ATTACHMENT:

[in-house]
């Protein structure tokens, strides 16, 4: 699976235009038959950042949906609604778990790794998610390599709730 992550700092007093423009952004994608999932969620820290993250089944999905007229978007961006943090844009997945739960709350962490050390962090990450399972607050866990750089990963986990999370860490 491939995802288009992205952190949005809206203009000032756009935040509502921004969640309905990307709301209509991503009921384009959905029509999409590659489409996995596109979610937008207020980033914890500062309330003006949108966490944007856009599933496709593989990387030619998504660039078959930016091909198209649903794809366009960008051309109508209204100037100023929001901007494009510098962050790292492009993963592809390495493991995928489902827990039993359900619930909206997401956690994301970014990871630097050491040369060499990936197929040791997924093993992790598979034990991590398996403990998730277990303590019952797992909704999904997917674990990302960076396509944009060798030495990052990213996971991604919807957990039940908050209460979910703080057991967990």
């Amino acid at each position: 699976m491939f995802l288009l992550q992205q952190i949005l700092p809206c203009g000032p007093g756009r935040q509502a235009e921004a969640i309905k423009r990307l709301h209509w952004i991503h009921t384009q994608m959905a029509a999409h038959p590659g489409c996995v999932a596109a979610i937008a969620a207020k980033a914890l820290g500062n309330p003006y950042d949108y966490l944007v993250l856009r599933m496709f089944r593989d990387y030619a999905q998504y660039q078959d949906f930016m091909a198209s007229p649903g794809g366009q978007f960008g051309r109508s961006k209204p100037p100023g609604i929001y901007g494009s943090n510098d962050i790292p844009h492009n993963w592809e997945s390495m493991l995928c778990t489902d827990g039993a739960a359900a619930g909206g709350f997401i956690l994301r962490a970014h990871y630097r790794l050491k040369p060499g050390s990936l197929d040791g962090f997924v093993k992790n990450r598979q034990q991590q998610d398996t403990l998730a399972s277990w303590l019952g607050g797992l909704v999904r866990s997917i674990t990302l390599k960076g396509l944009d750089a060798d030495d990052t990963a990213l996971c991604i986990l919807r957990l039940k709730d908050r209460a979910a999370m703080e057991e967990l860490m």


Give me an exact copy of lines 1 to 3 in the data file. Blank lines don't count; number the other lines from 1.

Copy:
[in-house]
């Protein structure tokens, strides 16, 4: 699976235009038959950042949906609604778990790794998610390599709730 992550700092007093423009952004994608999932969620820290993250089944999905007229978007961006943090844009997945739960709350962490050390962090990450399972607050866990750089990963986990999370860490 491939995802288009992205952190949005809206203009000032756009935040509502921004969640309905990307709301209509991503009921384009959905029509999409590659489409996995596109979610937008207020980033914890500062309330003006949108966490944007856009599933496709593989990387030619998504660039078959930016091909198209649903794809366009960008051309109508209204100037100023929001901007494009510098962050790292492009993963592809390495493991995928489902827990039993359900619930909206997401956690994301970014990871630097050491040369060499990936197929040791997924093993992790598979034990991590398996403990998730277990303590019952797992909704999904997917674990990302960076396509944009060798030495990052990213996971991604919807957990039940908050209460979910703080057991967990």
């Amino acid at each position: 699976m491939f995802l288009l992550q992205q952190i949005l700092p809206c203009g000032p007093g756009r935040q509502a235009e921004a969640i309905k423009r990307l709301h209509w952004i991503h009921t384009q994608m959905a029509a999409h038959p590659g489409c996995v999932a596109a979610i937008a969620a207020k980033a914890l820290g500062n309330p003006y950042d949108y966490l944007v993250l856009r599933m496709f089944r593989d990387y030619a999905q998504y660039q078959d949906f930016m091909a198209s007229p649903g794809g366009q978007f960008g051309r109508s961006k209204p100037p100023g609604i929001y901007g494009s943090n510098d962050i790292p844009h492009n993963w592809e997945s390495m493991l995928c778990t489902d827990g039993a739960a359900a619930g909206g709350f997401i956690l994301r962490a970014h990871y630097r790794l050491k040369p060499g050390s990936l197929d040791g962090f997924v093993k992790n990450r598979q034990q991590q998610d398996t403990l998730a399972s277990w303590l019952g607050g797992l909704v999904r866990s997917i674990t990302l390599k960076g396509l944009d750089a060798d030495d990052t990963a990213l996971c991604i986990l919807r957990l039940k709730d908050r209460a979910a999370m703080e057991e967990l860490m």